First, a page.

II: Anzoleta co passa la regata

The second movement takes place during the gondola race. It is faster paced than the first, representing the tense and rapidly-changing nature of the situation as we hear about Momolo’s status. The piano part is quite active during this part of the piece and is representative of Anzoleta’s emotional state as she watches. Listen for:

•Syncopation in the vocal line as Anzoleta describes her trembling heart

Virtuosic, chromatic passagework in the piano


“They are here, they are here,
look at them, look at them,
the poor things, they row hard,
ah, the wind blows against them,
the poor things, they row hard,
ah, the wind blows against them,
but the tide is in their favor.

My Momolo, where is he?
Ah, I see him, he is the second,

Ah, what restlessness! I am confused,
I feel my heart tremble…
What restlessness, I feel my heart tremble,
Up – have courage, row!
Before you are at the pole
if you keep rowing, I will bet
that you will leave behind all the imbeciles.

Dear, dear, for that he flies,
he beats all the others,
half a boat he moves ahead,
ah I understand, he looked at me.”

III: Anzoleta dopo la regata

Utterly lighthearted, this final song is particularly indicative of Rossini’s “bel canto” (or “beautiful voice”) style, as Anzoleta watches Momolo win the race. Listen for:

•A sense of effortlessness, in spite of extreme vocal registers

•Distinct simplification of the piano part, compared to the previous two songs


“Take a kiss, take a kiss, and another yet,
dear Momolo, from my heart;
Here take rest, it’s time to wipe this sweat…
Take a kiss, and another yet…
It’s time to wipe this sweat.

Ah, I saw when passing
you throw a glance to me…
And I said, breathing:
he will take a beautiful prize…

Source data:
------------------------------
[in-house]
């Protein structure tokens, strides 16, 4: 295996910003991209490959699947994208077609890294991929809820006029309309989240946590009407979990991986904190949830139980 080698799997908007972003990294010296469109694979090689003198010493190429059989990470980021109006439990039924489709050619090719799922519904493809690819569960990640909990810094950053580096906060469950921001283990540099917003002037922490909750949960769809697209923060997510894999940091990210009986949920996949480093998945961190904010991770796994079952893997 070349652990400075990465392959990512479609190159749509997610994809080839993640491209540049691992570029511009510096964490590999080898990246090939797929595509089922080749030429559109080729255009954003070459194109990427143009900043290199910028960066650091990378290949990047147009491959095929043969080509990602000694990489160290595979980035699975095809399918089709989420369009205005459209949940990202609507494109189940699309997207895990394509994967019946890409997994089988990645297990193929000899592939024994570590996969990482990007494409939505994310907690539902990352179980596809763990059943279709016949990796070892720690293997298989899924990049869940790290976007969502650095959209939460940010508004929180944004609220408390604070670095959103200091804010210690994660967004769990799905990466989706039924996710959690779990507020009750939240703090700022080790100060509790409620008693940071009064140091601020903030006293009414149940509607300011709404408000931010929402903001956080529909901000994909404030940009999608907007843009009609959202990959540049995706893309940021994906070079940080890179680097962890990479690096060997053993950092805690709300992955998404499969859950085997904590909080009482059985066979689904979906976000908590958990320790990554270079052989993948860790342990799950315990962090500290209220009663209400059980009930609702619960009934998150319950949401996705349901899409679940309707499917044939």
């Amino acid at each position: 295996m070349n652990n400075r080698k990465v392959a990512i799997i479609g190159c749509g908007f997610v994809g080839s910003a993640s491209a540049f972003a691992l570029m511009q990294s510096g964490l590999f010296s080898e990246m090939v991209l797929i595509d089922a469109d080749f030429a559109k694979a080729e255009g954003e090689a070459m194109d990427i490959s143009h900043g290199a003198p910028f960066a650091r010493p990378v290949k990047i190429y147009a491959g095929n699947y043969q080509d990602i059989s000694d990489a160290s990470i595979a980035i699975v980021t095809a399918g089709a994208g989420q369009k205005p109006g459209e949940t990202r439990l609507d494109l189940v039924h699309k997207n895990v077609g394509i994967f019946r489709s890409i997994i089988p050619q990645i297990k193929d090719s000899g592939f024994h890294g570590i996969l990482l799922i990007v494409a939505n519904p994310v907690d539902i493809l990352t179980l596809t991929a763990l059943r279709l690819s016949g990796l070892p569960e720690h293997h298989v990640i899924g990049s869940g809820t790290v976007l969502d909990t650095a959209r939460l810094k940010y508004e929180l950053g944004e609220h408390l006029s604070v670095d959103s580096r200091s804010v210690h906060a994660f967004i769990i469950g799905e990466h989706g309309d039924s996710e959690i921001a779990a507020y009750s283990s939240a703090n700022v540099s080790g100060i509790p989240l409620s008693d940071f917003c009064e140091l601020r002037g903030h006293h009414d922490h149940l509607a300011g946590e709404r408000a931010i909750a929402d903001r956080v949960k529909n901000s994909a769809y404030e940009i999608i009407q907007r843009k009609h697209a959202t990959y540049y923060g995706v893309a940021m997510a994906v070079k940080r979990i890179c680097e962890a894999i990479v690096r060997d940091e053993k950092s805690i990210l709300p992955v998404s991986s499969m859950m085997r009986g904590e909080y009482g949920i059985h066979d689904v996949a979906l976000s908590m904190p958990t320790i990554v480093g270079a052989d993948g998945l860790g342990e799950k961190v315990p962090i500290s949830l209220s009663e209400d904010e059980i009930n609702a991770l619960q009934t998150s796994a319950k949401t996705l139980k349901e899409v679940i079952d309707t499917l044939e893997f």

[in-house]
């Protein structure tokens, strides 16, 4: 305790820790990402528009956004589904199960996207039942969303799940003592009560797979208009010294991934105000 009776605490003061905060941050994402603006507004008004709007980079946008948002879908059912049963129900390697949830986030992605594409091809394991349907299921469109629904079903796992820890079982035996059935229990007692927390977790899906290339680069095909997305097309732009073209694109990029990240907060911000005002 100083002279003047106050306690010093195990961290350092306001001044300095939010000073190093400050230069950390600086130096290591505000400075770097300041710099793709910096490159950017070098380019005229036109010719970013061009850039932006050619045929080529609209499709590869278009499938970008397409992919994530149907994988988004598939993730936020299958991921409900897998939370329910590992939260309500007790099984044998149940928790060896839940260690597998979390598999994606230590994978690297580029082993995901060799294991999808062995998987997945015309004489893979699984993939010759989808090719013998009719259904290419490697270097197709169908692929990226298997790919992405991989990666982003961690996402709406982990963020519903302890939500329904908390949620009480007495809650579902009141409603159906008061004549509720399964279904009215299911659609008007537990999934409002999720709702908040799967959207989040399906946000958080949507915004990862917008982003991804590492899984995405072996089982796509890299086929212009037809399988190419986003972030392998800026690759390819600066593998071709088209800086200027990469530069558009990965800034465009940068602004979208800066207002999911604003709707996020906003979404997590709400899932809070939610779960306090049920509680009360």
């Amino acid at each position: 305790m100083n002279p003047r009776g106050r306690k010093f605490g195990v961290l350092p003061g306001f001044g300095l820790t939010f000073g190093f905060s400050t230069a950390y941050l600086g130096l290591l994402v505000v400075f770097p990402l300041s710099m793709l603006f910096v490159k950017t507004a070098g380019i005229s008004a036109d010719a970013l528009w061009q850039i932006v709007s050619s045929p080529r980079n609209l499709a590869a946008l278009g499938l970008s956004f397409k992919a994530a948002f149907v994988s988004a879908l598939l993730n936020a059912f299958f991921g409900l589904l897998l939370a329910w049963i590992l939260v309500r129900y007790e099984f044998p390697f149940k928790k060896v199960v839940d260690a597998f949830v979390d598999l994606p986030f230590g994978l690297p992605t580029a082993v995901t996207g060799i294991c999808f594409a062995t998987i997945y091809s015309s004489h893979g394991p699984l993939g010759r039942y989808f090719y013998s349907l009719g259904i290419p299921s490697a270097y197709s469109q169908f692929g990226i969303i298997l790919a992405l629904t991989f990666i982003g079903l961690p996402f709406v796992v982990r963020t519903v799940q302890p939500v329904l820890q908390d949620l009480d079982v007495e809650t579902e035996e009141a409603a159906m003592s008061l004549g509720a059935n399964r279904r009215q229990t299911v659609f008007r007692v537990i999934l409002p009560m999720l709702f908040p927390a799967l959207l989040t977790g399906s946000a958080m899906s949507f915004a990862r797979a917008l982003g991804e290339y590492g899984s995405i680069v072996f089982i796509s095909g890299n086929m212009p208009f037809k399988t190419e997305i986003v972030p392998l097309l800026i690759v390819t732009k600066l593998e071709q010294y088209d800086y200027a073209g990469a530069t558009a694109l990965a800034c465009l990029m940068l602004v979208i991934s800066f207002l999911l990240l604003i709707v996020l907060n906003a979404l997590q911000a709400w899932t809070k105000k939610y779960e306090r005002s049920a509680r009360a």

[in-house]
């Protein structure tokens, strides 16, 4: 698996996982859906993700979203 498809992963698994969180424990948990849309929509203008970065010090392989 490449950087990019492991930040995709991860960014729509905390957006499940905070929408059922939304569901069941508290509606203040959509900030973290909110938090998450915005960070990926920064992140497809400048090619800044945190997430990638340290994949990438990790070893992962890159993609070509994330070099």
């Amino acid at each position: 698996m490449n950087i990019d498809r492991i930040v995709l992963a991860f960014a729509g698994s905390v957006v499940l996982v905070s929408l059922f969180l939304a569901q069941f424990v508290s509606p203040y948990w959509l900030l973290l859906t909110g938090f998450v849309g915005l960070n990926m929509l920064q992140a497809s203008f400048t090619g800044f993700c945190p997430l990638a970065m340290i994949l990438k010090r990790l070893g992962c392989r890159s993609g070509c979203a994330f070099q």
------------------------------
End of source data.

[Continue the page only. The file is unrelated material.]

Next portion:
Yes, a beautiful prize in this flag
that is red in color;
there spoke the whole of Venice,
she declared you the victor…

Take a kiss, bless you…
To row…no one is your equal,
of all ‘casada,’ of all ‘tragheto,’
you are the better boatman.”


Double Concerto in D minor, RV 514 – Antonio Vivaldi (1678-1741), arr. Jean-Pierre Rampal

I: Allegro non molto

Originally for two violins, this concerto was written in what would have been at the height of virtuoso technique for the time. The opening movement is characterized by fast triplets, sometimes played concurrently, or as call-and-response. Listen for:

•The flute and violin sometimes playing with the “orchestra” – as in the beginning – then, emerging as soloists

•Passagework in high registers, very difficult in Vivaldi’s time

II: Adagio

Evolving from extreme sparsity and timelessness, this beautiful Adagio is typical of Vivaldi’s concerto slow movements. Listen for:

•The absence of vibrato in order not to obstruct colors produced by sustained bowing/air

•Dissonant suspensions – notes that “resolve” after a harmonic change – that heighten the intensity

III: Allegro molto

Even faster and more virtuosic than the first movement, the conclusion of the concerto tests both the soloists’ agility and ability to play as a single unit. Listen for:

•Rapid sequencing of melodic material, shifting from flute to violin, but adjusting to the harmony changes

•The driving nature of the piano (or “continuo”) accompaniment, functioning as a harpsichord


Se Romeo t’uccise un figlio” from I Capuleti e i Montecchi – Vincenzo Bellini (1801-1835), arr. David Matthew Brown
text by Felice Romani

This epic aria is perfectly demonstrative of the bel canto operatic style. Equal parts lyrical and over-the-top dramatic, the work is arranged to exaggerate these attributes. Typically featuring the voice, the arrangement scraps the original orchestral parts, replacing them with Paganini-like “improvisations,” rendering the aria a glitzy showpiece for the quartet as a whole. Listen for:

•The deceptively gentle opening, gradually becoming more involved

•Frequent left-hand pizzicato (plucking with the same hand that stops the strings) in the violin part

•”Soloists” taking turns, particularly when the March tempo begins

•The piano, which does not always play the typical foundational role, sometimes instead flourishing in the highest register

•The passage in which the flute plays both melody and accompaniment beside the voice by punctuating melodic notes – amidst fast passagework – an octave higher

•Improvised melismas in the vocal line, often when all other movement has come to a halt

•Ever-increasing intensity and textural density as the piece comes to an exciting conclusion


“If Romeo killed your son, he gave him death in battle:
You must blame fate; and he [Romeo] cried, wept even.
Ah! If it please you, another son he found in my Lord.

The terrible avenging sword, Romeo is preparing to brandish,
what deadly thunderbolt, one thousand deaths will bring.
But to the angry sky you’ll be accused for spilling so much blood in vain;
and on you falls the blood that will cost your homeland.”